My dad holds me while Uncle Hank, right, holds my cousin Sheri. St. Joe, Michigan, 1973.
My dad holds me while Uncle Hank, right,
holds my cousin Sheri. St. Joe, Michigan, 1973.

Often after a loss in my life, I find myself digging through my mental archives trying to remember conversations and experiences with the person who just died. And many times I am disappointed at how little I remember. I can’t remember the many discussions I had with my younger sister Denise as we drove to the library or the grocery store. I lived with my grandmother for several months during my freshman year of college but I have little recollection of what we talked about at the dinner table each night (although I remember her constant reminder that I was not to get married until I finished my education, something she had been denied). After my dad died, I realized how little I knew about his life.

 

And when my Uncle Hank, also my Godfather, died last week, I searched for the conversations, finding there are few that have stayed with me.

 

His “Hi Kiddo” still rings through my ears like he’s here with me, but as for what we ever talked about in all those family gatherings as I grew up, I have no idea. My only vivid memories are playing with a toy kitchen set at my grandparents' house and presenting him (along with everyone else) fake chocolates, and my uncle sitting in front of the television in the living room watching his favorite: golf.

 

It’s disconcerting to me because these people all are part of my life, part of who I am. Yet why do I remember so little? I took time for granted, I took these people in my life for granted, and I took the life events with them for granted. Their words should have stuck with me somewhere. And now there will be no new words or conversations.

 

But I know my deceased loved ones are still with me. And in particular in the five years since my father died, I know that they remain with me on my path through life, guiding me where I’m supposed to go and helping me become who I’m supposed to be. I understand now that if I was meant to remember those words and conversations, I would. Instead, what my loved ones have to teach me continues to come through as my bond with them has changed, but hasn't broken.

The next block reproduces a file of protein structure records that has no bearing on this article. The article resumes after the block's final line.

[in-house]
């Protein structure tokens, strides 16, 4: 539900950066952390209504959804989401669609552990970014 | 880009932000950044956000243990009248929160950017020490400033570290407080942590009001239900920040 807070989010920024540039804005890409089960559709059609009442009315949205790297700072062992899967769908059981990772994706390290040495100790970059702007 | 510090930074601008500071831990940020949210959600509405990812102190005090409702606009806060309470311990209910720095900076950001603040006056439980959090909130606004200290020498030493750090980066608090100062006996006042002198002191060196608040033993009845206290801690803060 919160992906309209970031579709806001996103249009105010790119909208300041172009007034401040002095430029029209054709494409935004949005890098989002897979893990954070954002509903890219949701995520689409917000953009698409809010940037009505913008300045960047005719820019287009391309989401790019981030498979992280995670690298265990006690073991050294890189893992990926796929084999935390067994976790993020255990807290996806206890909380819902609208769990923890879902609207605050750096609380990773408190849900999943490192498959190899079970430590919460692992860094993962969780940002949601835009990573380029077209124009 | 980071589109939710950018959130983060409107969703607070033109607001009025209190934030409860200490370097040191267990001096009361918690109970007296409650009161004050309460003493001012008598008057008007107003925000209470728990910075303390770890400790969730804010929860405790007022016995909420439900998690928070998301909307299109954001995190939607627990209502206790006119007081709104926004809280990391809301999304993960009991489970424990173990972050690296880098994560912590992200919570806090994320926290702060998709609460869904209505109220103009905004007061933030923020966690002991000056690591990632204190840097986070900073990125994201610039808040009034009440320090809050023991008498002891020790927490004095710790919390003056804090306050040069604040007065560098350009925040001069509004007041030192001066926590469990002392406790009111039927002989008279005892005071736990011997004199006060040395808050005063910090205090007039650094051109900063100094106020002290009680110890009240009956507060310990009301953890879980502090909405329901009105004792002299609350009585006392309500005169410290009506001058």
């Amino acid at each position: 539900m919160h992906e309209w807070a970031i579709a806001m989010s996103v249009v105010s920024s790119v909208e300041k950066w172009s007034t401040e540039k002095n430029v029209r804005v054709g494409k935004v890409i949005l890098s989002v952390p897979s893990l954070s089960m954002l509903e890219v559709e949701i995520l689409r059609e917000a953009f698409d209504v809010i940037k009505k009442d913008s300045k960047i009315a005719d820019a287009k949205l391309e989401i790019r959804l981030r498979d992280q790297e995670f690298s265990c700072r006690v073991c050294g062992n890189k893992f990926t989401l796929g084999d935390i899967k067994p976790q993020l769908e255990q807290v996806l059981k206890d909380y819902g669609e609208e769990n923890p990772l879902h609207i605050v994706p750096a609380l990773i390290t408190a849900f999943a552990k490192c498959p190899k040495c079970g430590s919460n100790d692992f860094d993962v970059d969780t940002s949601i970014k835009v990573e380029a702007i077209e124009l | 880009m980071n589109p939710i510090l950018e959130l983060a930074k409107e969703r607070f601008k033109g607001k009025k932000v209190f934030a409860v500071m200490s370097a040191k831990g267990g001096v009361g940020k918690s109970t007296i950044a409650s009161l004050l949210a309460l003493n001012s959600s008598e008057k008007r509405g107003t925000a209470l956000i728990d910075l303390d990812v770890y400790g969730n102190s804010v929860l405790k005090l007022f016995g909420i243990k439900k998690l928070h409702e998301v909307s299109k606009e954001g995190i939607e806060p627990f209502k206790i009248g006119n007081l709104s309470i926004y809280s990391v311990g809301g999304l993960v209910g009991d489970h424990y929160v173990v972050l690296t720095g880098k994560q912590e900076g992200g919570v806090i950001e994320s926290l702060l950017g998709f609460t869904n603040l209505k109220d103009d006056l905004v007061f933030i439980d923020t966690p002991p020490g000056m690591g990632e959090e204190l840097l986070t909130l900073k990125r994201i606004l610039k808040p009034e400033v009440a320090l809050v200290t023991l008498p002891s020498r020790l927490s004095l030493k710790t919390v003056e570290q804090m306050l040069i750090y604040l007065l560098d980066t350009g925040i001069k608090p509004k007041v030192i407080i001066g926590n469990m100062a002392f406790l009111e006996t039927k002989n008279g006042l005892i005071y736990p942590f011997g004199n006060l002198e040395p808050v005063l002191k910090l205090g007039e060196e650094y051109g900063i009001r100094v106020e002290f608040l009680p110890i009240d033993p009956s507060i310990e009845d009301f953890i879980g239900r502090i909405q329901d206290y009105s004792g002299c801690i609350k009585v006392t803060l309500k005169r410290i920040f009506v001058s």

Michelle Linn-Gust, Ph.D., is an international author and speaker about finding hope after loss and change. She is the author of several books including Rocky Roads: The Journeys of Families through Suicide Grief and Ginger's Gift: Hope and Healing Through Dog Companionship. Her first book, based on the suicide of her younger sister Denise, Do They Have Bad Days in Heaven? Surviving the Suicide Loss of a Si..., inspired siblings around the world in their survival after a loved one’s suicide. She is the President of the American Association of Suicidology and lives in Albuquerque, N.M. Read more about Michelle at www.michellelinngust.com.

 

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Comment by Margy Dowzer on June 17, 2012 at 5:02pm

I also struggle with trying to recover conversations, or funny things they used to say, or their favorite foods, etc. I guess that's why photographs mean so much to me. The people I don't have many photos of- this bums me out. I have recorded conversation of my biggest, most recent lost loved one. But, I haven't been able to listen to it. Someday.

Comment by Collette S. on August 5, 2011 at 9:03pm
It was so good to read this; I'm glad I'm not the only one who struggles to remember conversations with deceased loved ones. I can still hear their voices and one or two phrases, but the actual discussions are gone. :(
Comment by Jamie Laws on August 4, 2011 at 8:05am
Thanks for the informative article.

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